When I’m not training to stay ahead of the latest trends in technology, I’m out in the field problem solving. As a consulting engineer on a lot of projects, I’m seen as the expert, but somedays I don't know what problem I'll be addressing next. One day I’m working on a backup solution and the next I’m working on switches, routers and wireless connection.
Along the way, I’ve developed some methods for troubleshooting problems and bottlenecks in a client’s network that have worked pretty well for me. I put these down as “lessons learned” and I thought it might benefit you if I pass them on...
1. Measure Twice
It’s an old carpenter’s saying, “measure twice, cut once,” and when you run into technology issues, it’s easy to rush to a diagnosis. But that doesn’t always give you the best results. For example, we had a project to help a school with its' network. Part of my job involves walking through the halls and checking all the closets where the switches are kept. I did that, but nothing made sense. So I did another walk-through, checking each closet again ...
2. don't give up on finding the solution
... It was after my "measure twice" and checking the switch closets again that I discovered the network engineer from their previous supplier had done some creative cabling, daisy-chaining the switches together rather than putting them in a hub-and-spoke configuration. That was why they were having performance issues with their network.
Sometimes you go in to help them solve one problem only to discover a deeper problem they didn’t know they had. In one company, we were going to upgrade their software, but it was going to take a couple of steps to get them up to the current server software. When I dug into their servers, however, I found a bunch of unlicensed servers and software. In other words, their network was out of compliance to the tune of about $67,000 of missing Microsoft licenses.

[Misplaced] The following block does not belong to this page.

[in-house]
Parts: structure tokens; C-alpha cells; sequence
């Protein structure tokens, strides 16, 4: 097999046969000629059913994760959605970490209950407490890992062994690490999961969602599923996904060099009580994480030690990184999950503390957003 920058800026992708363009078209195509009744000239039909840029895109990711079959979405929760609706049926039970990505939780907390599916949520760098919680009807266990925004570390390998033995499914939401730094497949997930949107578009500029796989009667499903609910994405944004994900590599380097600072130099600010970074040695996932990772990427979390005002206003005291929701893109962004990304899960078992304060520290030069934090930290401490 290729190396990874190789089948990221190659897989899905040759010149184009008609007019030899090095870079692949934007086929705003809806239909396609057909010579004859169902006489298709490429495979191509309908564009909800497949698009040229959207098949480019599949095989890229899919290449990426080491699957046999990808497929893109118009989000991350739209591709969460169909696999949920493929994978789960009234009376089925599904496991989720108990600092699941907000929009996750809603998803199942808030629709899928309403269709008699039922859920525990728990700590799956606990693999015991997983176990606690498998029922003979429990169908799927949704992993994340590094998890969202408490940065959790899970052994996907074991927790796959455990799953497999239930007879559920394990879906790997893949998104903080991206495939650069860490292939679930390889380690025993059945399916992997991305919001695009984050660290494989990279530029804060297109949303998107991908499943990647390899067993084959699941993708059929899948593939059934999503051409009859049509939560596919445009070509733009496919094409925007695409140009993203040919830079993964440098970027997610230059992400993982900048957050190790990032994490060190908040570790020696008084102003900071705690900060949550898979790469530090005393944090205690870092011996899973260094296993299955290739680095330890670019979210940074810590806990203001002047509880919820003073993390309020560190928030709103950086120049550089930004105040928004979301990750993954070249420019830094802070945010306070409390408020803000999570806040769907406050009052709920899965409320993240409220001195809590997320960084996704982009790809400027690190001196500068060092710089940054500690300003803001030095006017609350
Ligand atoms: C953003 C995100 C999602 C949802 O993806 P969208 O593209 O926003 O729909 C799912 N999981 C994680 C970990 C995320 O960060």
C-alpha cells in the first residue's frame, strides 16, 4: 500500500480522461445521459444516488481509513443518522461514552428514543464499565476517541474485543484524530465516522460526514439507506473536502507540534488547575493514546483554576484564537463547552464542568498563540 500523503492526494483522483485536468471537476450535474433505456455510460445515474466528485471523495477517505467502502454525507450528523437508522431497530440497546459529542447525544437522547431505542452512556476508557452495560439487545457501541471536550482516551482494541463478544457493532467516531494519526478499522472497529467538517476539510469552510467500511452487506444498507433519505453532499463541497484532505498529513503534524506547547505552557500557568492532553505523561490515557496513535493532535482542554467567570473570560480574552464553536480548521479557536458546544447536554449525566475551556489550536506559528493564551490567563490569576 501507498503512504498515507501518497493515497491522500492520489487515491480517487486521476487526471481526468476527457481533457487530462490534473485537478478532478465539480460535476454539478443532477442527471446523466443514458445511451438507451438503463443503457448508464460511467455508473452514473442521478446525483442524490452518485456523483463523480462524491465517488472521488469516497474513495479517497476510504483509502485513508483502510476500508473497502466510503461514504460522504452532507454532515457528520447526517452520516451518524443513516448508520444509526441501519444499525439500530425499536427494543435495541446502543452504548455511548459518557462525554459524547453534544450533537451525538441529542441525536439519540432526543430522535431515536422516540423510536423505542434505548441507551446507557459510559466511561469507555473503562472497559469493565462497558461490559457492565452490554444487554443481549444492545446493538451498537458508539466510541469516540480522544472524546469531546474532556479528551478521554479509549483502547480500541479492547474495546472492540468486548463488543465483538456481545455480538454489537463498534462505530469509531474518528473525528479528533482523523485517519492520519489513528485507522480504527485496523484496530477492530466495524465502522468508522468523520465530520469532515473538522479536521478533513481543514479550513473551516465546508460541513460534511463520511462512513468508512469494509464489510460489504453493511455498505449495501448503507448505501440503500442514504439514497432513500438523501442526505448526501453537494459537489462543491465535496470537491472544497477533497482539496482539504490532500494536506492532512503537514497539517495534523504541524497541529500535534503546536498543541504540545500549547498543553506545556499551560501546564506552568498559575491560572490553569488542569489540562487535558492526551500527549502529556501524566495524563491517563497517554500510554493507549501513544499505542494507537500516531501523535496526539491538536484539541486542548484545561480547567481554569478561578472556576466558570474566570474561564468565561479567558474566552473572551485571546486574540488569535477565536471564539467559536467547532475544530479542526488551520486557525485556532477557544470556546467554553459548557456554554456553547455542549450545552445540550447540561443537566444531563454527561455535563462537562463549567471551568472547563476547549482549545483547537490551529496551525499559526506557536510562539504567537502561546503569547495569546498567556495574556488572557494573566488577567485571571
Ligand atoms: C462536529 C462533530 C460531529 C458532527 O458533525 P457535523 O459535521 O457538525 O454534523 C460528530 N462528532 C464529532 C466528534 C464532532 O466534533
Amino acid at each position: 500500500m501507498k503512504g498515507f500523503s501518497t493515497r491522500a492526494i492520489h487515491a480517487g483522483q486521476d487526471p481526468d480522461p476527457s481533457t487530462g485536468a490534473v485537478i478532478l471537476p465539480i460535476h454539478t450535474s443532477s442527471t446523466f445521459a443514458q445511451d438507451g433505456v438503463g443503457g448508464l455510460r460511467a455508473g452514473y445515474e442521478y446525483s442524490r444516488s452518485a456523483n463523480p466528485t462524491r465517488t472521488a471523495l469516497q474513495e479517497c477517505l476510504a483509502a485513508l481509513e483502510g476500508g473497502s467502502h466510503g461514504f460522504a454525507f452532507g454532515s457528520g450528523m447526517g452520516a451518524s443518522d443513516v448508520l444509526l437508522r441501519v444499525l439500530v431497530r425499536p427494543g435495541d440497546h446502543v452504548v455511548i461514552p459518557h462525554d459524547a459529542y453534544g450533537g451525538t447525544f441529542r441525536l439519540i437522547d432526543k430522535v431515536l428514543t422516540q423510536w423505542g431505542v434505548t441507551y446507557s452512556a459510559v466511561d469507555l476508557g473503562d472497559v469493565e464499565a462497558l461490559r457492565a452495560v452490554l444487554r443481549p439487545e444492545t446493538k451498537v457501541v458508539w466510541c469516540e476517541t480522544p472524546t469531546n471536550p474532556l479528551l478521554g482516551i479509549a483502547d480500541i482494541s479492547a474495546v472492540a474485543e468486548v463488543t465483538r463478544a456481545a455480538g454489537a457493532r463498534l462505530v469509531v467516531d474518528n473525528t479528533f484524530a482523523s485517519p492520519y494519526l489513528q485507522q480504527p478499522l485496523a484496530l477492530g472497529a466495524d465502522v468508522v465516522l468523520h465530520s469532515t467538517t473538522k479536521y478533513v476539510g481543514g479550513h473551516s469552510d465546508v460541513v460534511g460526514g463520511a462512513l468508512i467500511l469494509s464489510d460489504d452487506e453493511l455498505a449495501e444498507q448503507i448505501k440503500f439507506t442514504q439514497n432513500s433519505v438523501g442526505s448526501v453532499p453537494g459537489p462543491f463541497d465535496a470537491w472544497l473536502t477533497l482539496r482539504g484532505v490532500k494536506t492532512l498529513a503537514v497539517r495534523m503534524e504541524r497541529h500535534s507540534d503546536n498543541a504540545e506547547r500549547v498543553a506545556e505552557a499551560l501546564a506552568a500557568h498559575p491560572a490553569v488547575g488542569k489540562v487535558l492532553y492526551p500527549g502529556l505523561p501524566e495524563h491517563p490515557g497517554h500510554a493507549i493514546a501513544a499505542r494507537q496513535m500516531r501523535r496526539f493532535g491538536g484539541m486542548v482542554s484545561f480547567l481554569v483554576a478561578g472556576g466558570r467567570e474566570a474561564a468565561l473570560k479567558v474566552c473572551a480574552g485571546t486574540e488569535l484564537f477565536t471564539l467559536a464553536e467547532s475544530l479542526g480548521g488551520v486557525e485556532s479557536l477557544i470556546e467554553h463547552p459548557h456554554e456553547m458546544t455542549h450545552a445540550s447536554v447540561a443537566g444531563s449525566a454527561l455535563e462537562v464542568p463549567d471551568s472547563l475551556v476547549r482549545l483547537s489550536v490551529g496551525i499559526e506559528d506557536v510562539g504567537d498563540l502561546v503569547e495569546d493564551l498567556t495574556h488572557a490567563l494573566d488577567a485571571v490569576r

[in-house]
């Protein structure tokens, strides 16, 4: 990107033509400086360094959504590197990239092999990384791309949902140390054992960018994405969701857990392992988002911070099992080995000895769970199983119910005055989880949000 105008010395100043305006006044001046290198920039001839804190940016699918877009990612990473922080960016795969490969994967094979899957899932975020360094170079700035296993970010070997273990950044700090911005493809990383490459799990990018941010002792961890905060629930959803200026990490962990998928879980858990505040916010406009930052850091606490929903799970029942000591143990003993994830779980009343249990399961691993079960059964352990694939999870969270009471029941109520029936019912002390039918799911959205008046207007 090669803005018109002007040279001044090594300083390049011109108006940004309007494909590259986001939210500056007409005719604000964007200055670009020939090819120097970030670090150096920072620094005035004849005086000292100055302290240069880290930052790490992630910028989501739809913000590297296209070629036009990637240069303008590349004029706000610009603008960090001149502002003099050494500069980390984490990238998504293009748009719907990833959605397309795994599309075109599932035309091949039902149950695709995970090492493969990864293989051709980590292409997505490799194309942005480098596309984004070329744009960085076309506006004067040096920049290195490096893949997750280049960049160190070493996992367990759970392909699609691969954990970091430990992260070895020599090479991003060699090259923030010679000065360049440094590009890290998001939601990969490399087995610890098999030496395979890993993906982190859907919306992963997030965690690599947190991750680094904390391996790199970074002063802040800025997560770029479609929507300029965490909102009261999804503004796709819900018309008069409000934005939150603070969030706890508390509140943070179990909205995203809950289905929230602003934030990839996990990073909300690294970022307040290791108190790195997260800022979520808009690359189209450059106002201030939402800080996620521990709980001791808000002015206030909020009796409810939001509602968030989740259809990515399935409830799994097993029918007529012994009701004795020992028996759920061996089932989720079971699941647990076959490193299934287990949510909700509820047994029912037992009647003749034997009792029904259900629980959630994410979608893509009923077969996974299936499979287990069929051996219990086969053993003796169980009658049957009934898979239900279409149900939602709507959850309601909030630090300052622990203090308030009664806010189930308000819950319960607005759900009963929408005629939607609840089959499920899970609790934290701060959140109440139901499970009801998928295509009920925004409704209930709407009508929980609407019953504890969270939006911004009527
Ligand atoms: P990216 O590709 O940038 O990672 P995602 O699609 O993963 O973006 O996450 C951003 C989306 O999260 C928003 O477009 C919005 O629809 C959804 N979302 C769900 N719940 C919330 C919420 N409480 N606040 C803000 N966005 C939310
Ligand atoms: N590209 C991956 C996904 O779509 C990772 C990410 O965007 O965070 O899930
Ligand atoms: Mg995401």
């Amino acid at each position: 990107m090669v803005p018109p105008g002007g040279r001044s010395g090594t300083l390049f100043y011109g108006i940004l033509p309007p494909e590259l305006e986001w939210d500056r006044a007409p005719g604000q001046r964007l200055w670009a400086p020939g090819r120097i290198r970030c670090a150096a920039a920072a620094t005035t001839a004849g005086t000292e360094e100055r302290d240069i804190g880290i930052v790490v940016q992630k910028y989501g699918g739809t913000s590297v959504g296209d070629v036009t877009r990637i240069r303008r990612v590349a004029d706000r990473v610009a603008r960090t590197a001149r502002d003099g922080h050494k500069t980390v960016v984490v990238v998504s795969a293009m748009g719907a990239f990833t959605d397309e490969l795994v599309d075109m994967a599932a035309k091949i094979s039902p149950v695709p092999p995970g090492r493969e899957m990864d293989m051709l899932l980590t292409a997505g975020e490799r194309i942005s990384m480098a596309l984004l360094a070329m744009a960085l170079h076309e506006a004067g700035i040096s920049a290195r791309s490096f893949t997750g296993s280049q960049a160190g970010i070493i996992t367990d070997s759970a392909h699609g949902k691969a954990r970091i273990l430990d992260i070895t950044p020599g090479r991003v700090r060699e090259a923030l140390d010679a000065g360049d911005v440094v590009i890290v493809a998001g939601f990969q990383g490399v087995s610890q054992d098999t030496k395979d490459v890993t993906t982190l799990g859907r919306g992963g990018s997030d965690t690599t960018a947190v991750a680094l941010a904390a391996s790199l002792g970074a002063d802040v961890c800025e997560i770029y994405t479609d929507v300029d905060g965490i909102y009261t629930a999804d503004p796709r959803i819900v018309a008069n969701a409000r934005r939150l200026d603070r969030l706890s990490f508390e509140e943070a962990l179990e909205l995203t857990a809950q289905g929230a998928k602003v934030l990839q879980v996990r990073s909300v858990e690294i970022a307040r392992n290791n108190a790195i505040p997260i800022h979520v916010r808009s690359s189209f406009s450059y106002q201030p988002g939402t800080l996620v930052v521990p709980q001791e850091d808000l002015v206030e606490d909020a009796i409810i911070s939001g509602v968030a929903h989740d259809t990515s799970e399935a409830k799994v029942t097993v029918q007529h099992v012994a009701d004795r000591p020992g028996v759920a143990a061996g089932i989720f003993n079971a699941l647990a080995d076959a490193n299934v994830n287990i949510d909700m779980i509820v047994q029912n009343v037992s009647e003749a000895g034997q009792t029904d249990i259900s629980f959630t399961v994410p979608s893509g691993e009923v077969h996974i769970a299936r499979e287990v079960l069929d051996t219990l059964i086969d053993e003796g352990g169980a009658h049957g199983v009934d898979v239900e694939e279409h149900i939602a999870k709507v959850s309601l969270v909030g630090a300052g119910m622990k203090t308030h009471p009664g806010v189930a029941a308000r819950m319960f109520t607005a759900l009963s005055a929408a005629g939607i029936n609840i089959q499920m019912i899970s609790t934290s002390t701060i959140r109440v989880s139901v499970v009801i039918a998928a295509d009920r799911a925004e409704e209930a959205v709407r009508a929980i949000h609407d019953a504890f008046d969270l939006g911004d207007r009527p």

3. understand the hats your i.t. department wears
Often, the troubleshooting I do comes from networks set up by someone else. In some cases, it’s the company’s IT folks who may be responsible for the situation - but we can't pass blame to them. IT departments deserve all the credit and all the patience I can muster, because I know the demands on their time and their skills. Since I work with the latest technology and on cutting edge projects all the time, it’s easy for me to stay current on the solutions available. Most in-house IT professionals, however, do PC support, application support, server support and they rarely get to work on any projects using the latest technology. I understand that; they wear a lot of hats, and sometimes the technology issues are simply something they haven't seen before.
4. never stop learning
Staying current on computer technology, as you might guess, is a big part of my job. Not everyone can make room in their schedule for extensive training, so I recommend reading everything you can get your hands on - trade magazines, blogs, online articles and information from multiple vendors. All of these can help you keep learning, which is key to troubleshooting future technology issues.
For example, I am currently reading and learning all I can about hyper converged networks. If you are like me, the constantly changing landscape of network technologies is a challenge, but it’s a good and exciting challenge. It keeps me on my toes and it keeps delivering new solutions to real problems. I can then go out into the field to make those solutions work for my clients.